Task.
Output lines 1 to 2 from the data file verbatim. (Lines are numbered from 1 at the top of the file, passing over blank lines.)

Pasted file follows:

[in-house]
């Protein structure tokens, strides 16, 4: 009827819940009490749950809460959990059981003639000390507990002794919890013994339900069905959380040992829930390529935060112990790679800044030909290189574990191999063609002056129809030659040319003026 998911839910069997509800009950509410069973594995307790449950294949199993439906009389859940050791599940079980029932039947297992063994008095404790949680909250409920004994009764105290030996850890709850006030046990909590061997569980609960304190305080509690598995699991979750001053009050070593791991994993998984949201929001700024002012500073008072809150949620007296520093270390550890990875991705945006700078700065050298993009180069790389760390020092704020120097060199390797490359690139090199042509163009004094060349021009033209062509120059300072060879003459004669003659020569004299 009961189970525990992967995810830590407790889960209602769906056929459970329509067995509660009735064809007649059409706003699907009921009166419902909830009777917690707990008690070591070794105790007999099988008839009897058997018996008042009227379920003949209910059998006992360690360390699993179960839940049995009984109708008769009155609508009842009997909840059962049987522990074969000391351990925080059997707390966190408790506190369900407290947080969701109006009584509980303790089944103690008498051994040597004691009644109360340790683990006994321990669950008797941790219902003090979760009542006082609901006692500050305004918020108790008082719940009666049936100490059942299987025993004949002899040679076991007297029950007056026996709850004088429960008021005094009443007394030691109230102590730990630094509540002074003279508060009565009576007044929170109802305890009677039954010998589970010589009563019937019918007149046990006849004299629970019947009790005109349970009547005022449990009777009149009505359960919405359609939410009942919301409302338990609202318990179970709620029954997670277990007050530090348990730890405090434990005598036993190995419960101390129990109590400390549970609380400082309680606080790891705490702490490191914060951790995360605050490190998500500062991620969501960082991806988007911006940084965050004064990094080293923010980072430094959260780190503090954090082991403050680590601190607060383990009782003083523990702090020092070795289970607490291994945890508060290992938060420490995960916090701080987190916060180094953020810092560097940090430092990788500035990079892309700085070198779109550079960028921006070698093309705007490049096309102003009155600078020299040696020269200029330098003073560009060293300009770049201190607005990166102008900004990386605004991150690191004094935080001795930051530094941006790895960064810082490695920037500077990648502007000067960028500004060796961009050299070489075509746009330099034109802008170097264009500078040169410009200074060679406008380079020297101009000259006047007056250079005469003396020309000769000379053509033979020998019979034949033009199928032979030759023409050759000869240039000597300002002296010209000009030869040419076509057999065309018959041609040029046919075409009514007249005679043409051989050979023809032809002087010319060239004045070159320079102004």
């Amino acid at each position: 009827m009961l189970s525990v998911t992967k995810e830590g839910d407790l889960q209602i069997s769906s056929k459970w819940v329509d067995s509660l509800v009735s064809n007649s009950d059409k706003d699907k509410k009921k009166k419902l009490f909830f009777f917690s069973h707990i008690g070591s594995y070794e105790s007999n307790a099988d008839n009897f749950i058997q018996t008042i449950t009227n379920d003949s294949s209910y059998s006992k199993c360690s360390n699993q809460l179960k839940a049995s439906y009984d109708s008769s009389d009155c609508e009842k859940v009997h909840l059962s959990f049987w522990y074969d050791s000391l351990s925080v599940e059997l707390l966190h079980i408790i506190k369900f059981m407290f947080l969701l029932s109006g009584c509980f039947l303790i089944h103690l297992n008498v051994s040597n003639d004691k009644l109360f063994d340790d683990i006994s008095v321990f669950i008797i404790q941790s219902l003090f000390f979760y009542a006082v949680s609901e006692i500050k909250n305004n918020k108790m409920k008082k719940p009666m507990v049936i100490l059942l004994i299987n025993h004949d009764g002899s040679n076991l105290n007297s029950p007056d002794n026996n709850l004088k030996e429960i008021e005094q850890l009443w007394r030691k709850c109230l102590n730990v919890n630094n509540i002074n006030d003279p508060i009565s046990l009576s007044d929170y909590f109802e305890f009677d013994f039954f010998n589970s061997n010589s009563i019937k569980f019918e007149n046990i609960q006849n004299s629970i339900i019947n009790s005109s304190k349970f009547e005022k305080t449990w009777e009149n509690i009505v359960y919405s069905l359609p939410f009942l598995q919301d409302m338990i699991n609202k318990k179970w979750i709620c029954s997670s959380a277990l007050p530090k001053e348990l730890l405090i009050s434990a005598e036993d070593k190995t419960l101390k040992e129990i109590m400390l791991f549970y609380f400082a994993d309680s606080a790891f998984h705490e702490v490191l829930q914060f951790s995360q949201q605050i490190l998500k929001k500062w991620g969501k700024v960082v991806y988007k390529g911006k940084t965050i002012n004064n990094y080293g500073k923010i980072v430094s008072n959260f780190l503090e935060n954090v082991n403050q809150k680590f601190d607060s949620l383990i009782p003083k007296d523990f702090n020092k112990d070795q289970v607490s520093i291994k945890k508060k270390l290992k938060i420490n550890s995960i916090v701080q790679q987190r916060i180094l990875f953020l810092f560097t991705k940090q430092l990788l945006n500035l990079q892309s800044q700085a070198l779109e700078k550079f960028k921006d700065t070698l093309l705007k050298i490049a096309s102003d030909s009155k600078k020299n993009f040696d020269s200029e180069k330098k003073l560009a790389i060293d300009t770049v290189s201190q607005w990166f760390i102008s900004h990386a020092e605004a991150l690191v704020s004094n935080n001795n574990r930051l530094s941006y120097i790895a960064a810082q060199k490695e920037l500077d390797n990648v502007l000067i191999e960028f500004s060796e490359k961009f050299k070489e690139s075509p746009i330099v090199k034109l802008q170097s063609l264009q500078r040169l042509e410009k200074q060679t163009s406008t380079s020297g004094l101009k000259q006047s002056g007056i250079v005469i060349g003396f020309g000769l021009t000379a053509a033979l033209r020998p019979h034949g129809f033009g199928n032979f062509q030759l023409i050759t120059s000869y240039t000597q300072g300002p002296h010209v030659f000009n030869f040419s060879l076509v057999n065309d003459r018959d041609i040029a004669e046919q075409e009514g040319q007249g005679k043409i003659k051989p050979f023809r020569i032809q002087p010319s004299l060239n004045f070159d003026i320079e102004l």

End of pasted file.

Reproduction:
[in-house]
């Protein structure tokens, strides 16, 4: 009827819940009490749950809460959990059981003639000390507990002794919890013994339900069905959380040992829930390529935060112990790679800044030909290189574990191999063609002056129809030659040319003026 998911839910069997509800009950509410069973594995307790449950294949199993439906009389859940050791599940079980029932039947297992063994008095404790949680909250409920004994009764105290030996850890709850006030046990909590061997569980609960304190305080509690598995699991979750001053009050070593791991994993998984949201929001700024002012500073008072809150949620007296520093270390550890990875991705945006700078700065050298993009180069790389760390020092704020120097060199390797490359690139090199042509163009004094060349021009033209062509120059300072060879003459004669003659020569004299 009961189970525990992967995810830590407790889960209602769906056929459970329509067995509660009735064809007649059409706003699907009921009166419902909830009777917690707990008690070591070794105790007999099988008839009897058997018996008042009227379920003949209910059998006992360690360390699993179960839940049995009984109708008769009155609508009842009997909840059962049987522990074969000391351990925080059997707390966190408790506190369900407290947080969701109006009584509980303790089944103690008498051994040597004691009644109360340790683990006994321990669950008797941790219902003090979760009542006082609901006692500050305004918020108790008082719940009666049936100490059942299987025993004949002899040679076991007297029950007056026996709850004088429960008021005094009443007394030691109230102590730990630094509540002074003279508060009565009576007044929170109802305890009677039954010998589970010589009563019937019918007149046990006849004299629970019947009790005109349970009547005022449990009777009149009505359960919405359609939410009942919301409302338990609202318990179970709620029954997670277990007050530090348990730890405090434990005598036993190995419960101390129990109590400390549970609380400082309680606080790891705490702490490191914060951790995360605050490190998500500062991620969501960082991806988007911006940084965050004064990094080293923010980072430094959260780190503090954090082991403050680590601190607060383990009782003083523990702090020092070795289970607490291994945890508060290992938060420490995960916090701080987190916060180094953020810092560097940090430092990788500035990079892309700085070198779109550079960028921006070698093309705007490049096309102003009155600078020299040696020269200029330098003073560009060293300009770049201190607005990166102008900004990386605004991150690191004094935080001795930051530094941006790895960064810082490695920037500077990648502007000067960028500004060796961009050299070489075509746009330099034109802008170097264009500078040169410009200074060679406008380079020297101009000259006047007056250079005469003396020309000769000379053509033979020998019979034949033009199928032979030759023409050759000869240039000597300002002296010209000009030869040419076509057999065309018959041609040029046919075409009514007249005679043409051989050979023809032809002087010319060239004045070159320079102004």